Former Fox News host Bill O'Reilly's disgraceful history of alleged sexual harassment is cutting into his ability to sell tickets, Baltimore Sun media critic David Zurawik revealed on Sunday.
During a panel discussion about O'Reilly's reported $32 million sexual harassment lawsuit, Zurawik reflected on the fact that Fox News chose to renew the host's contract even though executives were aware of the litigation.
"This speaks to the larger question of Fox News," Zurawik said. "This doesn't change Fox News. Twenty years of a culture that Roger Ailes established and that continued takes more than firing just the head of it. And now we see how deep-seated it is."
"O'Reilly is trying to get a new TV job," CNN host Brian Stelter reported. "He was back on Sean Hannity's show a month ago. I don't think he will ever be back on Fox in the wake of this revelation. But what about Sinclair or Newsmax or OANN? Do you think O'Reilly will ever be back on TV?"
Zurawik, however, suggested that O'Reilly's days hosting television are over.
"I think he's been pushed to the margins," Zurawik explained. "Although, especially with conservative media in this country, I predict nothing. Nothing surprises me sometimes when I see -- once you take your news platform and say, we're a political tool or, like [Breitbart chief Steve Bannon], we're a weapon. Nothing surprises me because I look at it through a lens of journalism."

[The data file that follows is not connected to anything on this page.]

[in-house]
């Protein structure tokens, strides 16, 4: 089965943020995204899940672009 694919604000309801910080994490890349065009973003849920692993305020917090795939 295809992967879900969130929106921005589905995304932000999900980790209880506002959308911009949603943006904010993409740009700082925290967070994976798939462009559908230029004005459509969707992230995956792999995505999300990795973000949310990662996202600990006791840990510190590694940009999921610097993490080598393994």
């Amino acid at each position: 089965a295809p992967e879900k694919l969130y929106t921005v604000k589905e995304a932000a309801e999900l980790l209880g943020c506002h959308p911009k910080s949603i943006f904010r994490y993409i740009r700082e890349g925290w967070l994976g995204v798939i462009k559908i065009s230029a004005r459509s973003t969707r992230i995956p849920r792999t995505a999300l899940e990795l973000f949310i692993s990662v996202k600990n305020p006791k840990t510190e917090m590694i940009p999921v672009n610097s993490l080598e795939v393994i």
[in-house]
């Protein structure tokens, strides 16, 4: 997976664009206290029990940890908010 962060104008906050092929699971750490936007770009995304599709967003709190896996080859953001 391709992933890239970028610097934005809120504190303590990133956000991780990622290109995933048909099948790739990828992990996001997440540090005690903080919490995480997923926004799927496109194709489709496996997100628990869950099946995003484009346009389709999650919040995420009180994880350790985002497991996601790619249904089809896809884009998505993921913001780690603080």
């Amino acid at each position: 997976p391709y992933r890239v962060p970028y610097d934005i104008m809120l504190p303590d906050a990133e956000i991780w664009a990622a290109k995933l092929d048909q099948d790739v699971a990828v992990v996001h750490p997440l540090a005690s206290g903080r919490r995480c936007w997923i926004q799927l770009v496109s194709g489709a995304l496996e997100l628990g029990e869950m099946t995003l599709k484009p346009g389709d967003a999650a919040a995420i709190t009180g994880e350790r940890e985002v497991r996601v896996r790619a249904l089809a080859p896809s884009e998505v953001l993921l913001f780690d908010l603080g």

"I'll tell you something about O'Reilly," he continued. "I think he's been marginalized in some ways that Glenn Beck has been marginalized. If he's going to put his credibility up against The New York Times, he's going to lose."
Zurawik revealed that he had attended a stadium event headlined by O'Reilly and Dennis Miller on Sept. 22.
"I went to it at Royal Farms Arena because I wanted to see what kind of effect this had on his audience," he recalled. "It seats either 11,000 or 14,000. They wouldn't tell me how many they had reconfigured it for. If there were 2,500 people in that audience, it was surprising."
In fact, Zurawik said that the event organizers asked him to move so that the show would appear to be more crowded.
"I bought a ticket in the upper-tier," he remarked. "They came up before the show and said, 'Would you please sit down on the floor so that essentially it looks like we have some people here.' Bill O'Reilly has been marginalized."
"This arena was almost empty by the standards of a sell-out. It was empty seats in the second row, empty seats in the third row. Nobody is going to want him on TV."